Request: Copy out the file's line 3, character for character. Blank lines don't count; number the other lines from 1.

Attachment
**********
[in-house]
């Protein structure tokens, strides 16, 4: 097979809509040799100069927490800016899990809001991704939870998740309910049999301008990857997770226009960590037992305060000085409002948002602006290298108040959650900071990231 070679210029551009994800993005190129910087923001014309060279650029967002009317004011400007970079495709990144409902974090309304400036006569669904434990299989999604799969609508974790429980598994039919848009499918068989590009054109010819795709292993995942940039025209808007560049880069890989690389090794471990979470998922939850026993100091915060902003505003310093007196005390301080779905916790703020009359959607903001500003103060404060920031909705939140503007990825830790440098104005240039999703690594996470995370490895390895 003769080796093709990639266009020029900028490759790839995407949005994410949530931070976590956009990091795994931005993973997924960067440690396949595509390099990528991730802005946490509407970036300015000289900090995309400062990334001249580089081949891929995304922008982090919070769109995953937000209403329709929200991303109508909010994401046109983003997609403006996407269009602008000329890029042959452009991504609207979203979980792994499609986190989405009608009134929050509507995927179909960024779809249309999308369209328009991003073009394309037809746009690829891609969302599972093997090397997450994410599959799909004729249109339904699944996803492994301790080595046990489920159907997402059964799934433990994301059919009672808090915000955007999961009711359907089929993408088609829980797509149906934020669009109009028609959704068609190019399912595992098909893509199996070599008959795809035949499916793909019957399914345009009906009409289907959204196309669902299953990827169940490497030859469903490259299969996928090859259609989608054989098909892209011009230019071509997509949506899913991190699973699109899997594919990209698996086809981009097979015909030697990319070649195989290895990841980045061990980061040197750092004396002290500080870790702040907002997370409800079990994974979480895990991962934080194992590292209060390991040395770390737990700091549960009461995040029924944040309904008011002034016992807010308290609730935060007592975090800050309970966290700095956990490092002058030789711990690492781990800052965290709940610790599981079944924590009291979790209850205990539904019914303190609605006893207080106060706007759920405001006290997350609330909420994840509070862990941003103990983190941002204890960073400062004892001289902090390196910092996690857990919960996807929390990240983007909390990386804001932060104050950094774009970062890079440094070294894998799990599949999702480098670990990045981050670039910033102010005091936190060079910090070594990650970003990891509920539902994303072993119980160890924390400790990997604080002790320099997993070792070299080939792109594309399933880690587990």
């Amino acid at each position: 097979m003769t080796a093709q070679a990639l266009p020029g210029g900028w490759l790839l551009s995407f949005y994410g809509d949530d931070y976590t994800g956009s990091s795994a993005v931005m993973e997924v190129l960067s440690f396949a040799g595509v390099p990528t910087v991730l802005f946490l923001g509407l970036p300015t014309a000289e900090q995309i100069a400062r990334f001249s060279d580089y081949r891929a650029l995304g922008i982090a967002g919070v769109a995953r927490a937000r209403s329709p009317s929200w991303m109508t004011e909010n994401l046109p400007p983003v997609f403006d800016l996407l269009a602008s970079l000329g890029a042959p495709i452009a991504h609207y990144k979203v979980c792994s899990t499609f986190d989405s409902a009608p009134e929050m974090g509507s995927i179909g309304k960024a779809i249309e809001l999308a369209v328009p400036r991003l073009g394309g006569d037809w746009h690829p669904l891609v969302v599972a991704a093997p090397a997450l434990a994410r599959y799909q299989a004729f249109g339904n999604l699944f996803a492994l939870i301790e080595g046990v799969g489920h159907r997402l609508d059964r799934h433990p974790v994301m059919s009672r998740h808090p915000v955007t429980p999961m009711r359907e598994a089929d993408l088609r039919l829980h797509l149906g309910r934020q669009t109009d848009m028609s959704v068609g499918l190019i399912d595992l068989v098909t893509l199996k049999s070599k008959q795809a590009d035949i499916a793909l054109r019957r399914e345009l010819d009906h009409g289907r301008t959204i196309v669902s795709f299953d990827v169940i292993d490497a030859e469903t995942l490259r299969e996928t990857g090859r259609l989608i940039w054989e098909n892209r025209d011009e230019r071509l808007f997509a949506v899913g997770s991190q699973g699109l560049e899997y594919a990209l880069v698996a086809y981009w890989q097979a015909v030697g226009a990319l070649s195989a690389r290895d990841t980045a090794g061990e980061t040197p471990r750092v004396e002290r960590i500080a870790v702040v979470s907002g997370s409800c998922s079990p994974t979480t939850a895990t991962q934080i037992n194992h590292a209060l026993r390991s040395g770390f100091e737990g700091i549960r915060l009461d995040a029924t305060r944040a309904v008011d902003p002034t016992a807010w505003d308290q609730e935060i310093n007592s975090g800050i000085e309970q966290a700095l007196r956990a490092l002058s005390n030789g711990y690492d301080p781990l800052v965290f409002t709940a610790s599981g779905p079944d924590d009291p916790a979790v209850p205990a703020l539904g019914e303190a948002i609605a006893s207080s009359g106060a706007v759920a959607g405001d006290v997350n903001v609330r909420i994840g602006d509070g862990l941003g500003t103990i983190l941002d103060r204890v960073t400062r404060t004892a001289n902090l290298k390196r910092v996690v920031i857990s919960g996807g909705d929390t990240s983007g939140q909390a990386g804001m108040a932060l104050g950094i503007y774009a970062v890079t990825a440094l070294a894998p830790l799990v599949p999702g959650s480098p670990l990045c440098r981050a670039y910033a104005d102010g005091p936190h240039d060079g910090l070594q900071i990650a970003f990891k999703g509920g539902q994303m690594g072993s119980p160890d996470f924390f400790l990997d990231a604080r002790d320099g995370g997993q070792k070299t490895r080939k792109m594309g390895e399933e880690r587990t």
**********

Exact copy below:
């Amino acid at each position: 097979m003769t080796a093709q070679a990639l266009p020029g210029g900028w490759l790839l551009s995407f949005y994410g809509d949530d931070y976590t994800g956009s990091s795994a993005v931005m993973e997924v190129l960067s440690f396949a040799g595509v390099p990528t910087v991730l802005f946490l923001g509407l970036p300015t014309a000289e900090q995309i100069a400062r990334f001249s060279d580089y081949r891929a650029l995304g922008i982090a967002g919070v769109a995953r927490a937000r209403s329709p009317s929200w991303m109508t004011e909010n994401l046109p400007p983003v997609f403006d800016l996407l269009a602008s970079l000329g890029a042959p495709i452009a991504h609207y990144k979203v979980c792994s899990t499609f986190d989405s409902a009608p009134e929050m974090g509507s995927i179909g309304k960024a779809i249309e809001l999308a369209v328009p400036r991003l073009g394309g006569d037809w746009h690829p669904l891609v969302v599972a991704a093997p090397a997450l434990a994410r599959y799909q299989a004729f249109g339904n999604l699944f996803a492994l939870i301790e080595g046990v799969g489920h159907r997402l609508d059964r799934h433990p974790v994301m059919s009672r998740h808090p915000v955007t429980p999961m009711r359907e598994a089929d993408l088609r039919l829980h797509l149906g309910r934020q669009t109009d848009m028609s959704v068609g499918l190019i399912d595992l068989v098909t893509l199996k049999s070599k008959q795809a590009d035949i499916a793909l054109r019957r399914e345009l010819d009906h009409g289907r301008t959204i196309v669902s795709f299953d990827v169940i292993d490497a030859e469903t995942l490259r299969e996928t990857g090859r259609l989608i940039w054989e098909n892209r025209d011009e230019r071509l808007f997509a949506v899913g997770s991190q699973g699109l560049e899997y594919a990209l880069v698996a086809y981009w890989q097979a015909v030697g226009a990319l070649s195989a690389r290895d990841t980045a090794g061990e980061t040197p471990r750092v004396e002290r960590i500080a870790v702040v979470s907002g997370s409800c998922s079990p994974t979480t939850a895990t991962q934080i037992n194992h590292a209060l026993r390991s040395g770390f100091e737990g700091i549960r915060l009461d995040a029924t305060r944040a309904v008011d902003p002034t016992a807010w505003d308290q609730e935060i310093n007592s975090g800050i000085e309970q966290a700095l007196r956990a490092l002058s005390n030789g711990y690492d301080p781990l800052v965290f409002t709940a610790s599981g779905p079944d924590d009291p916790a979790v209850p205990a703020l539904g019914e303190a948002i609605a006893s207080s009359g106060a706007v759920a959607g405001d006290v997350n903001v609330r909420i994840g602006d509070g862990l941003g500003t103990i983190l941002d103060r204890v960073t400062r404060t004892a001289n902090l290298k390196r910092v996690v920031i857990s919960g996807g909705d929390t990240s983007g939140q909390a990386g804001m108040a932060l104050g950094i503007y774009a970062v890079t990825a440094l070294a894998p830790l799990v599949p999702g959650s480098p670990l990045c440098r981050a670039y910033a104005d102010g005091p936190h240039d060079g910090l070594q900071i990650a970003f990891k999703g509920g539902q994303m690594g072993s119980p160890d996470f924390f400790l990997d990231a604080r002790d320099g995370g997993q070792k070299t490895r080939k792109m594309g390895e399933e880690r587990t």